Map: USGS Ibex Peak
Date of Climb: October 7, 2019
This climb covers three (3) ranked summits near Daves Pass on the east side of the South Hills. This multi-peak endeavor covers 7.0 miles and entails 2,050 feet of elevation gain. The journey begins at a small pullout/campsite along Coal Banks Creek Road/FSR-681 near treeline and just below Cave Gulch. If road conditions permit, you may be able to drive closer to the base of the first peak, Peak 6450 (Cave Gulch Peak) and shorten the distance of this climb by a few miles.
From the center of Oakley, ID, drive ½ mile west on the main street to reach a signed L/S turn for “Oakley Reservoir”. This is the beginning of Goose Creek Road, a major north-south gravel road (though it is initially paved in Oakley) running down the east side of the South Hills, east of Oakley Reservoir and Goose Creek. Goose Creek flows north into Oakley Reservoir.
Drive south on Goose Creek Road through the streets of Oakley and continue south, ignoring 2 R/W turns signed for “Oakley Reservoir.” You do NOT want to go to the reservoir (as you would for Trapper Creek Road). At 8.3 miles, you reach [unsigned] Wilson Pass and an unsigned road junction. Go straight/south here. At 15.8 miles, turn R/W onto [signed] FSR-681/Coal Banks Creek Road. The smooth, wide gravel of Goose Creek Road is over, and Coal Banks Creek Road is not ashamed to frighten you right from the start, as you must drop slightly to ford Goose Creek.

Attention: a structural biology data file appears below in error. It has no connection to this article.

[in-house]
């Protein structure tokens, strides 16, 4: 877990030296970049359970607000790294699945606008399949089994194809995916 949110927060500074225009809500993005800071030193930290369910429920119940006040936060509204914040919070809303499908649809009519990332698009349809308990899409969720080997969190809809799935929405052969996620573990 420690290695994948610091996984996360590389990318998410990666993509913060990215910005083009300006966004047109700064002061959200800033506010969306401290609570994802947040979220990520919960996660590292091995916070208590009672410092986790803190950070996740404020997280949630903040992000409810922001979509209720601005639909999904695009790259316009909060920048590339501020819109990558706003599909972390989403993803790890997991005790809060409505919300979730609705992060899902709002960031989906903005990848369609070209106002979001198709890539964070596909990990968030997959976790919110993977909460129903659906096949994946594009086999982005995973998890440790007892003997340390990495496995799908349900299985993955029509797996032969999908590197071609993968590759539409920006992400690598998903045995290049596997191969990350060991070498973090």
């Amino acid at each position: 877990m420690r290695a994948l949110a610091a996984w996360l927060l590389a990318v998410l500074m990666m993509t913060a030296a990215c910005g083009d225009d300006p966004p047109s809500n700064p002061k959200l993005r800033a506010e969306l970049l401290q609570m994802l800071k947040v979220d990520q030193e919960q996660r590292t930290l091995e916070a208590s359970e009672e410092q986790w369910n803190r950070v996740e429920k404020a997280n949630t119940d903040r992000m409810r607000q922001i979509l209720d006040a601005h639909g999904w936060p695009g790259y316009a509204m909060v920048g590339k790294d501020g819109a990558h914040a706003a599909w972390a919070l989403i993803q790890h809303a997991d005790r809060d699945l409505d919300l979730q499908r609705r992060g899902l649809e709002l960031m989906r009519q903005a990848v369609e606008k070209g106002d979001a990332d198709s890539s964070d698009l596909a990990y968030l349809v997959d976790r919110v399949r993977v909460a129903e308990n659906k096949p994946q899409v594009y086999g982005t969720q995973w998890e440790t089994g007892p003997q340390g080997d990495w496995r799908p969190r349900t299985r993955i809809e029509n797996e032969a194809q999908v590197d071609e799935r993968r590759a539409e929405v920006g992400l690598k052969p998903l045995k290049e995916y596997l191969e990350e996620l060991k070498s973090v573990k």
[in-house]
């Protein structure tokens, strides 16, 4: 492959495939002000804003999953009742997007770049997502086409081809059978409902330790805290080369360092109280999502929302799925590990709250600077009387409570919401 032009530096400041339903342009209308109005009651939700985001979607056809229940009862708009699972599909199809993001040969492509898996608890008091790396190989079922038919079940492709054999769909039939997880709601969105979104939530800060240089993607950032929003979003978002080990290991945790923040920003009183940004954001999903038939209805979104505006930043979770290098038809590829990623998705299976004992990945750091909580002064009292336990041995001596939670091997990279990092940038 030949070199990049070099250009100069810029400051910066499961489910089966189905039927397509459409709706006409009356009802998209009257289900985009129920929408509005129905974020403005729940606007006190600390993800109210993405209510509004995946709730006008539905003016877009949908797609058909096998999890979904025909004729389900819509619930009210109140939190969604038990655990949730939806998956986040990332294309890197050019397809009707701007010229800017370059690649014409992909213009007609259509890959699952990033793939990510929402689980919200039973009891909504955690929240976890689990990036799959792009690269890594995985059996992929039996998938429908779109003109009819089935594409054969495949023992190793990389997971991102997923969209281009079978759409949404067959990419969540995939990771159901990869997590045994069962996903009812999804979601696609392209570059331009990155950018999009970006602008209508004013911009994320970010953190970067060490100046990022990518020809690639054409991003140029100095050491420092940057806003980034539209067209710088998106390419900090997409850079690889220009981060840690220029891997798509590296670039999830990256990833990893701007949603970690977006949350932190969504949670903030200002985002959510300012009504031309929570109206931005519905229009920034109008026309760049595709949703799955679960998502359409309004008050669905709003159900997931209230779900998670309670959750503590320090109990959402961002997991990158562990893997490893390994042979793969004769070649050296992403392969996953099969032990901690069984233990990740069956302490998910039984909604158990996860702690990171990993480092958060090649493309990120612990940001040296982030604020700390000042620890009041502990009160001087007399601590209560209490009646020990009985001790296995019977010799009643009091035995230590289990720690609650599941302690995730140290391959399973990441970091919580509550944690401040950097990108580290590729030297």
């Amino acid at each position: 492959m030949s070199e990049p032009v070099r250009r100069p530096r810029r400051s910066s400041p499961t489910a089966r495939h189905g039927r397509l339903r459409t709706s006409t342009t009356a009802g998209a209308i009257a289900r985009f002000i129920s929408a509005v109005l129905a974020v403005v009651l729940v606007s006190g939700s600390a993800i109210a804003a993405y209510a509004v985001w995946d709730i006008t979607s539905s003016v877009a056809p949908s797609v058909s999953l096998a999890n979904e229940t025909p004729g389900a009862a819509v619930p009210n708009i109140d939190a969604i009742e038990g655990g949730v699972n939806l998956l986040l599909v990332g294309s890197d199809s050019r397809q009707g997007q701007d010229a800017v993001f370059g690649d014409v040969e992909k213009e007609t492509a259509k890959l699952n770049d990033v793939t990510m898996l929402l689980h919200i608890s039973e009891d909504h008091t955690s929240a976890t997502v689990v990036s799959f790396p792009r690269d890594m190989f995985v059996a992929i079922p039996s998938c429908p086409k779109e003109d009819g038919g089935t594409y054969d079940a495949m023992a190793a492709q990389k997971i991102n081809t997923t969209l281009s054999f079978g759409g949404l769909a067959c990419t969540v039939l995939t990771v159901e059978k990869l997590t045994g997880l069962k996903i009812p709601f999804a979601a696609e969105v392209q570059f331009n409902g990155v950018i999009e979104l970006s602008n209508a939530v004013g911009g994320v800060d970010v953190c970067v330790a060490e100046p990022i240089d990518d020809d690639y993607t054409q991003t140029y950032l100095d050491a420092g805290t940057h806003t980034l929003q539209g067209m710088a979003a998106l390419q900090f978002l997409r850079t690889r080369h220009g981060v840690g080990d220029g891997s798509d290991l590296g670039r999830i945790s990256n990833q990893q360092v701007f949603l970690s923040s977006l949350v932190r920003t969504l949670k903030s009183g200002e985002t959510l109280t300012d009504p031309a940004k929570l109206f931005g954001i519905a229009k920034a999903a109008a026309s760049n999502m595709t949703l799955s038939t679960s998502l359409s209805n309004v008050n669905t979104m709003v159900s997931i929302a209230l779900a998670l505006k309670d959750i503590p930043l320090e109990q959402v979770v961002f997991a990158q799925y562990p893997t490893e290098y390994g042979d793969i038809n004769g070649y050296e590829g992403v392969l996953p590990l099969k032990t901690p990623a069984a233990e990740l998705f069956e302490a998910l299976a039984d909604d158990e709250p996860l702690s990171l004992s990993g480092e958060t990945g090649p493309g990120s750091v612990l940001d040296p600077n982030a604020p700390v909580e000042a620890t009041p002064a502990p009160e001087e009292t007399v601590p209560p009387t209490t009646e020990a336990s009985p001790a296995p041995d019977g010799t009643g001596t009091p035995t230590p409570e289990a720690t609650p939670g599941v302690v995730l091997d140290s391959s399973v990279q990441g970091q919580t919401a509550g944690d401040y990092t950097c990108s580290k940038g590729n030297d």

Coal Banks Creek Road is narrow but isn’t too rough for the first 1.5 miles, where you reach an unsigned junction. Go R here to stay on Coal Banks Creek Road. The road gets more rutted and rockier now and has a few moderately steep sections, but it is passable for a 4WD vehicle with decent ground clearance. At 3.7 miles, there is a small pullout area on the left side of the roadwith a dispersed primitive campsite. Park here (5,600 feet). If road conditions permit, you may be able to continue driving all the way up to Daves Pass.
From the parking pullout/campsite, hike up FSR-681 to the base of the Northeast Face of Peak 6450. The road has some major twists and turns. Ignore any and all side roads, of which there are a few. Leave FSR-681 as you approach the obvious Northeast Face of Peak 6450. This departure point should be somewhere in the 5,680-foot to 5,720-foot area. This multi-peak climb begins here.
To climb the Northeast Face of Peak 6450 (Cave Gulch Peak), leave the road and bushwhack across a flat section of tall sagebrush (6 feet and higher), crossing a dry stream bed on the way. Thankfully, the tall sagebrush soon ends and the route becomes more of a normal sagebrush scramble. Work your way up the Northeast Face, staying to the R/N of thicker brush and trees. High up, the slope eases considerably and you reach the tilted summit plateau/ridge. Continue in a southwesterly direction through scattered junipers and scrub to reach the open high point at the southwest end of the long plateau.